You killed my son: Esidimeni father

Christian Ngqondwana , the bereaved father of Vuyo Ngqondwana, one of the 141 patients who died after leaving the Life Esidimeni facility, said he and his wife are still trying to come to terms with the death of their son. Photo: eNCA

JOHANNESBURG - Family members related more heart-breaking stories at the Life Esidimeni arbitration hearings on Tuesday, calling for the former Gauteng MEC for health to be called to answer for their pain.

“This is the photo that has made me feel like crying," said Christian Ngqondwana, whose son Vuyo was one of the  114 psychiatric who died after being transferred from the Life Esidimeni hospital. 

"If you look at my son, this is not his colour, he has lost weight. I never believed, I even screamed,” Ngqondwana said.

He said he had taken his son for the usual Christmas holiday in December, not knowing that it would be the last.

WATCH: Emotional Esidimeni families testify at arbitration hearings

In February 2017 he received a call that his son had died in his sleep. A postmortem later revealed he had died of aspiration pneumonia.

“You killed him … because he was active yesterday and today he is dead.”

He told the hearing of his shock on hearing the news: “I was cold, I shivered, I cried like a baby.”

In the weeks that followed, the unemployed Ngqondwana had emptied his bank account making burial arrangements for his son.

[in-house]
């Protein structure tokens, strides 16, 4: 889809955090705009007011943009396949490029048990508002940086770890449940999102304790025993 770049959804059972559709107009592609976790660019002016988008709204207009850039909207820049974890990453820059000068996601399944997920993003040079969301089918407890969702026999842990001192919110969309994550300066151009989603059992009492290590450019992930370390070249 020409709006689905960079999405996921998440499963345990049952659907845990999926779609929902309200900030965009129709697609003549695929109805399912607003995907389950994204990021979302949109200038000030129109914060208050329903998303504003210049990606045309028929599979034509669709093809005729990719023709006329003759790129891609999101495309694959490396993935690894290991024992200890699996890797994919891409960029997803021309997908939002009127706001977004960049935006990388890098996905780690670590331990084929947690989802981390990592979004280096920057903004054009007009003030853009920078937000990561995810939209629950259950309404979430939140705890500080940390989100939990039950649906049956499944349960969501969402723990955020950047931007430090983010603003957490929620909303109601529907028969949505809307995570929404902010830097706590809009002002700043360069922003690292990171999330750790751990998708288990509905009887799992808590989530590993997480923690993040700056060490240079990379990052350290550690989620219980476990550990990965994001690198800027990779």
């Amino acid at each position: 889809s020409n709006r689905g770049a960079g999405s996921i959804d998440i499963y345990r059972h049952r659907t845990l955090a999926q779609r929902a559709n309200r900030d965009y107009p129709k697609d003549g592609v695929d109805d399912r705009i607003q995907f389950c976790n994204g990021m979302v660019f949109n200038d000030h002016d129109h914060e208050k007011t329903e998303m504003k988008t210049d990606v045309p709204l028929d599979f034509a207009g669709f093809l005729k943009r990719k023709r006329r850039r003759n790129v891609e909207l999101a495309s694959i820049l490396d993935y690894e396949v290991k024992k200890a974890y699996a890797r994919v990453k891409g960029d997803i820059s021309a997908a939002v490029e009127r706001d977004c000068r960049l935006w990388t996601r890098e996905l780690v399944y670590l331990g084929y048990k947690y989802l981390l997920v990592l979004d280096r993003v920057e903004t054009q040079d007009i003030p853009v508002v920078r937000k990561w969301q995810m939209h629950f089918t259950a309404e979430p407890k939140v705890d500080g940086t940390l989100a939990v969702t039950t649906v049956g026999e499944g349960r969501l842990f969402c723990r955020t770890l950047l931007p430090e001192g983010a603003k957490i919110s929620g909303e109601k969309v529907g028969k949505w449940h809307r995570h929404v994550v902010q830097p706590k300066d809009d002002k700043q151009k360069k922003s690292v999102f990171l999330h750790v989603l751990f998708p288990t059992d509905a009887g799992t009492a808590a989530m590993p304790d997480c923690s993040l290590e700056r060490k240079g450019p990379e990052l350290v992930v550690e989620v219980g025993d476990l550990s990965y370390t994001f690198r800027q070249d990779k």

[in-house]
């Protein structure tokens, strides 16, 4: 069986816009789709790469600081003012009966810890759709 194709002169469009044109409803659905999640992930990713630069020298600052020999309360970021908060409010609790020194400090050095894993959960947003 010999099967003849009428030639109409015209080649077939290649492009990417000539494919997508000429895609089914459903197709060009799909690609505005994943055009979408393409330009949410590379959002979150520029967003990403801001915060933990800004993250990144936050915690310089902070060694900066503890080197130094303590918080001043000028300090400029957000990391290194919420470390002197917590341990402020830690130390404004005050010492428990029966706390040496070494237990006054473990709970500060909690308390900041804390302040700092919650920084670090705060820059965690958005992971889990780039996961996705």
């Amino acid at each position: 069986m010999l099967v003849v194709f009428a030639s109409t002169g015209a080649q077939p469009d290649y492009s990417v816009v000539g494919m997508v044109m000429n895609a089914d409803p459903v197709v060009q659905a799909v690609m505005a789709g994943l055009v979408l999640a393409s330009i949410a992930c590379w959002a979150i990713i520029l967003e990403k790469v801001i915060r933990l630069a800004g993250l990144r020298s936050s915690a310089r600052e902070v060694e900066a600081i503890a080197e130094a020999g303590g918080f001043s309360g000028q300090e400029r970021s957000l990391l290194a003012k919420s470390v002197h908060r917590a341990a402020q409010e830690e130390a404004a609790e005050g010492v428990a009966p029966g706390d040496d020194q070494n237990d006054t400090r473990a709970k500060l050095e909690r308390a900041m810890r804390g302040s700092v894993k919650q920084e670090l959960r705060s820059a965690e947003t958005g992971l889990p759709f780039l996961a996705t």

He demanded that Gauteng health MEC Qedani Mahlangu, who led the transfer of the patients to unlicensed facilities, appear at the hearings.

"My heart will never be at peace. My heart will never be at peace with Qedani Mahlangu until she tells us why she had to do this thing. To the citizens of this country. I am a citizen of this country. Qedani must come and explain to me why she had to take my son away to be killed. I need an explanation."

“My heart will never be at peace with Qedani Mahlangu until she comes here and tells us why she had to do this to the citizens of this country.”

 

Qedani resigned after the ombudsman released his report into the tragedy.

Ngqondwana said his wife looked at pictures of their son every night before bedtime and had still not come to terms with the death.

Christine Nxumalo told the hearing that she had struggled to find her sister's body.

"It took me weeks going back and forth. I ended up having to go to a police station and I had to open a case. I had to ask them to assist me in getting my sister’s body.

 

She said the founder of the NGO at whose facility her sister had died had been uncooperative.

“ I struggled to get any answers ... the manner in which she acted worries me because if, according to her, [my sister] died of natural causes, why was she hiding? She wouldn’t meet, she wouldn’t discuss anything. She didn’t offer any answers to us.”

Nxumalo never received the results of a postmortem.

eNCA

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